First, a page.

Friday, March 27, 2015

Shunryu Suzuki on Zazen

Shunryu Suzuki (鈴木 俊隆, 1904-1971)
Today I am sitting in Los Altos. Tomorrow morning I shall be in San Francisco. There is no connection between the "I" in Los Altos and the "I" in San Francisco. They are quite different beings. Here we have the freedom of existence. And there is no quality connecting you and me; when I say "you," there is no "I"; when I say "I ," there is no "you." You are independent, and I am independent; each exists in a different moment. But this does not mean we are quite different beings. We are actually one and the same being. We are the same, and yet different. It is very paradoxical, but actually it is so. Because we are independent beings, each one of us is a complete flashing into the vast phenomenal world. When I am sitting, there is no other person, but this does not mean I ignore you, I am completely one with every existence in the phenomenal world. So when I sit, you sit; everything sits with me. That is our zazen. When you sit, everything sits with you. And everything makes up the quality of your being. I am a part of you. I go into the quality of your being. So in this practice we have absolute liberation from everything else. If you understand this secret there is no difference between Zen practice and your everyday life. You can interpret everything as you wish.
A wonderful painting is the result of the feeling in your fingers. If you have the feeling of the thickness of the ink in your brush, the painting is already there before you paint. When you dip your brush into the ink you already know the result of your drawing, or else you cannot paint. So before you do something, "being" is there, the result is there. Even though you look as if you were sitting quietly, all your activity, past and present, is included; and the result of your sitting is also already there. You are not resting at all. All the activity is included within you. That is your being. So all results of your practice are included in your sitting. This is our practice, our zazen.

(The above is excerpted from ‘Zen Mind, Beginner’s Mind’ by Shunryu Suzuki. A review of this incredible book can be found here.)

Tuesday, March 17, 2015

Dhammapada Reflection #5

Dhammapada, Verses 11 & 12:

Those who mistake the unessential to be essential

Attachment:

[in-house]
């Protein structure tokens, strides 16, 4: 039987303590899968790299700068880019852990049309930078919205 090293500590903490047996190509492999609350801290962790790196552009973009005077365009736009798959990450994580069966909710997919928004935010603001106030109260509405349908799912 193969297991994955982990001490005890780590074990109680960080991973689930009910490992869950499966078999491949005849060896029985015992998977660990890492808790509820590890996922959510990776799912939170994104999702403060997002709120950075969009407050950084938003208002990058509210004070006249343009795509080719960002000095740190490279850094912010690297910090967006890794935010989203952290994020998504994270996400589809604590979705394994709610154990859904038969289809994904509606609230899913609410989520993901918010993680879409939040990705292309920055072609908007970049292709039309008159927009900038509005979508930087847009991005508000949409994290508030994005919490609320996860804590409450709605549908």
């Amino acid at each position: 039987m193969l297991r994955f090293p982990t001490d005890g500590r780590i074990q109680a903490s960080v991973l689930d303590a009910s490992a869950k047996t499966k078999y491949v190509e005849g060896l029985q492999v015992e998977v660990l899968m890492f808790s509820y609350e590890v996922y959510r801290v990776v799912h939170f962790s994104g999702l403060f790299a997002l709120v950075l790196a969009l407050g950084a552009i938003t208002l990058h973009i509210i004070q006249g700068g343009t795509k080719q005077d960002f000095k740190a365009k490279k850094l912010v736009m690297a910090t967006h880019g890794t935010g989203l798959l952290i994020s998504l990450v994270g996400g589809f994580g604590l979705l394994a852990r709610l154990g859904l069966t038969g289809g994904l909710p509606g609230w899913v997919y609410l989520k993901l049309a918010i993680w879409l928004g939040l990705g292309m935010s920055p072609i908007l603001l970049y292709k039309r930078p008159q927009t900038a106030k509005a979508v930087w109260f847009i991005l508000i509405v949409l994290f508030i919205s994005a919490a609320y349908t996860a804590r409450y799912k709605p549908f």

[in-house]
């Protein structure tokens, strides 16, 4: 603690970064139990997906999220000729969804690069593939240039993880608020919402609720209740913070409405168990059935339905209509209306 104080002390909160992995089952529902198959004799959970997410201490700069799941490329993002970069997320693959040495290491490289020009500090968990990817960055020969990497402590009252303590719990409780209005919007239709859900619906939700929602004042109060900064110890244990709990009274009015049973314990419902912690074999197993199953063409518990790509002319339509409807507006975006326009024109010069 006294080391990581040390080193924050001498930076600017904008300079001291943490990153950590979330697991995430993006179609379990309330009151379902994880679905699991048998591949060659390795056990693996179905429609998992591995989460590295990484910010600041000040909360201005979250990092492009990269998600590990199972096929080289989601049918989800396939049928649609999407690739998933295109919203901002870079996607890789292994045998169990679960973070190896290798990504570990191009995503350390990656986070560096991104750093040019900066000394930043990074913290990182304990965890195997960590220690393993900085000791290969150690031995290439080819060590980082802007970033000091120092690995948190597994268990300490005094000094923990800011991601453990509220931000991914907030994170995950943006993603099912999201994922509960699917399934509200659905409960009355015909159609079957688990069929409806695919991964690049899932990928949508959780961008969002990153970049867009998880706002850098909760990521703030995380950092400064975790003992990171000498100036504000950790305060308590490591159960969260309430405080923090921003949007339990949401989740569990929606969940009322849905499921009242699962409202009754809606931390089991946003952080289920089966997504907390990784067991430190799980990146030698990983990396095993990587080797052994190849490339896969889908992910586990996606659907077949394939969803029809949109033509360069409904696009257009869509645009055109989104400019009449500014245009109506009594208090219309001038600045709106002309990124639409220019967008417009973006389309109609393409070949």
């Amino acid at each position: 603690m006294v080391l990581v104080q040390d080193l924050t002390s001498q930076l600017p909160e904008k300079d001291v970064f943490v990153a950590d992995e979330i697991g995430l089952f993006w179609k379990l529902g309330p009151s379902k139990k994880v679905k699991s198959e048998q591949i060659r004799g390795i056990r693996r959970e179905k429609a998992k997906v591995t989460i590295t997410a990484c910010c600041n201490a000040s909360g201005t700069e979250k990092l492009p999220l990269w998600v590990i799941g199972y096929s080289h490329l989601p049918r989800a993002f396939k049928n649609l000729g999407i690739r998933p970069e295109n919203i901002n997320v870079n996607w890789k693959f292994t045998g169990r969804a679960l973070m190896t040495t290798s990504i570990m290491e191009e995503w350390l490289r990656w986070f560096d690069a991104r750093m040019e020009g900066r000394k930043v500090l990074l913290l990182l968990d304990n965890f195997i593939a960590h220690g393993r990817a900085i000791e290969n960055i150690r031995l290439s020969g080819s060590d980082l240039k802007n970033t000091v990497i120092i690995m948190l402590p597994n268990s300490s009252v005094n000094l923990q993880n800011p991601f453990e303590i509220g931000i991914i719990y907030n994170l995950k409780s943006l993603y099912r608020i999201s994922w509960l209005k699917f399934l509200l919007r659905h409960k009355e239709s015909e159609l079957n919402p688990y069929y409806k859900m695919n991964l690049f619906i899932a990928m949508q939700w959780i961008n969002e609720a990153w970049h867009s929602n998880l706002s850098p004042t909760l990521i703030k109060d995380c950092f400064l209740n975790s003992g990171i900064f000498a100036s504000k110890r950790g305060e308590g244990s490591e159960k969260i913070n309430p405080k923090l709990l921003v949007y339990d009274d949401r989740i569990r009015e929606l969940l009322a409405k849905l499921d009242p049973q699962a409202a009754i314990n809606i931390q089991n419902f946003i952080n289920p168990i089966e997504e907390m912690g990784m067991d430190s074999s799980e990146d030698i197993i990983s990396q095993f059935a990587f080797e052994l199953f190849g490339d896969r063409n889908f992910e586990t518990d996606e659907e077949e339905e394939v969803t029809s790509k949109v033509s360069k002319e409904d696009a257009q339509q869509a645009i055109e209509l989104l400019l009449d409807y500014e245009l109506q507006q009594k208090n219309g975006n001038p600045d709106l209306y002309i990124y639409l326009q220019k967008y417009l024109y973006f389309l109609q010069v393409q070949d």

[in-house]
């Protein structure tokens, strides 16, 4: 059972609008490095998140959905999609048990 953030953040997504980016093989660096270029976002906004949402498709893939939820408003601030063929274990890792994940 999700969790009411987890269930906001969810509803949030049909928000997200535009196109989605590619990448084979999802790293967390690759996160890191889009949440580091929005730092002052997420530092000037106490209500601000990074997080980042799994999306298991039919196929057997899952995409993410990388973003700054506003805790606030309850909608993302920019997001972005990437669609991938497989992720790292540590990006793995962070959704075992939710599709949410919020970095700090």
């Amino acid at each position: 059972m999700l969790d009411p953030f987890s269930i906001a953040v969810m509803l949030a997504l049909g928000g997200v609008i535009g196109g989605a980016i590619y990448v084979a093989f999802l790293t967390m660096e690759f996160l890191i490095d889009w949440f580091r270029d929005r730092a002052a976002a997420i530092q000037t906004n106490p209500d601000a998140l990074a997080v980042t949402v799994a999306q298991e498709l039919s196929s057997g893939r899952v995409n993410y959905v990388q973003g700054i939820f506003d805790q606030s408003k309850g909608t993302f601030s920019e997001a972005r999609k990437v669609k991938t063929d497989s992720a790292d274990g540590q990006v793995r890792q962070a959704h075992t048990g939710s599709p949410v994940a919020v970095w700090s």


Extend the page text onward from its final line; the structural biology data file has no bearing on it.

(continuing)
And the essential to be unessential,
Dwelling in wrong thoughts,
Never arrive at the essential.

Those who know the essential to be essential
And the unessential to be unessential,
Dwelling on right thoughts,
Do arrive at the essential.

Two concepts & their opposites dominate these two verses – The first is sare (essential) & its opposite asare (unessential); the second is samma-sankappa (right intention, translated as ‘right thoughts’ above) & miccha-sankappa (wrong-intention). Understanding these terms is crucial in understanding these verses, so this article must initially resemble something of a dictionary entry so that it has a sound foundation upon which to build. As the verse suggests, distinguishing the essential from the unessential is dependent upon our intention (sankappa), so it is with the idea of right-intention that we will begin.

Right-intention is the second aspects of the noble eightfold path (ariya-atthangikamagga), and with right-view (samma-ditthi) forms an aspect of the path known as wisdom (punya). Right view, put simply, involves viewing experience in the light of such teachings as the three characteristics (tilakkhana), which describe all things as impermanent (anicca), stressful (dukkha) & not-self (anatta). Right intention, which complements right-view and sets the mind up for moral & meditative training, involves setting the mind up in the right direction for such endeavours. It is sometimes translated as ‘right-thought.’ In the early texts, Buddha says, “What, now, is right-intention? It is intent free from lust (nekkhamma-sankappa), intent free from ill-will (avyapada-sankappa), and intent free from cruelty (avihimsa-sankappa). This is called right-intent.” (Digha-nikaya 22, Pali canon)

Being free of lust, ill-will and cruelty is to establish the mind in a state where it will be more able to facilitate a morally-positive lifestyle (which comprises a further three aspects of the path). All this helps to create a peaceful mind free of negativity & its associated guilt, thereby allowing a successful meditation practice to lead to calmness & wisdom, and eventually, enlightenment. Caught up in wrong intention leads to suffering & ignorance to the way things are, and makes progression along the Buddhist path impossible. Right-intention, therefore, is a crucial aspect of awakening or enlightenment.

The term essential (sare in Pali) can be looked at in two in ways. The first is explicit in the meaning of the verses as explained above, defining the essential as having right-intention (and by extension, as they are inextricably linked as the training in wisdom, right-view). That is, to practice the noble eightfold path and awaken to our true nature we need right-intention; it is essential if we wish to awaken to the way-things-are and live from this wisdom. The other way we can understand the word essential is implicit in the above verses’ meaning, and it is see to that which is essential to our being – and therefore essential to our ability to awaken.  This essential aspect within us is not a teaching or doctrine, but rather the essence of what we are, right now, when we take the time to actually look and see. Shall we look, then? Why not?!

Point at the scene in front of you, taking note of the size, color, shape and opacity of an object you can see. Next, point to another object near to where you are, answering the following questions: how big is it? What color is it? What shape is it? Can you see through it, or is it opaque?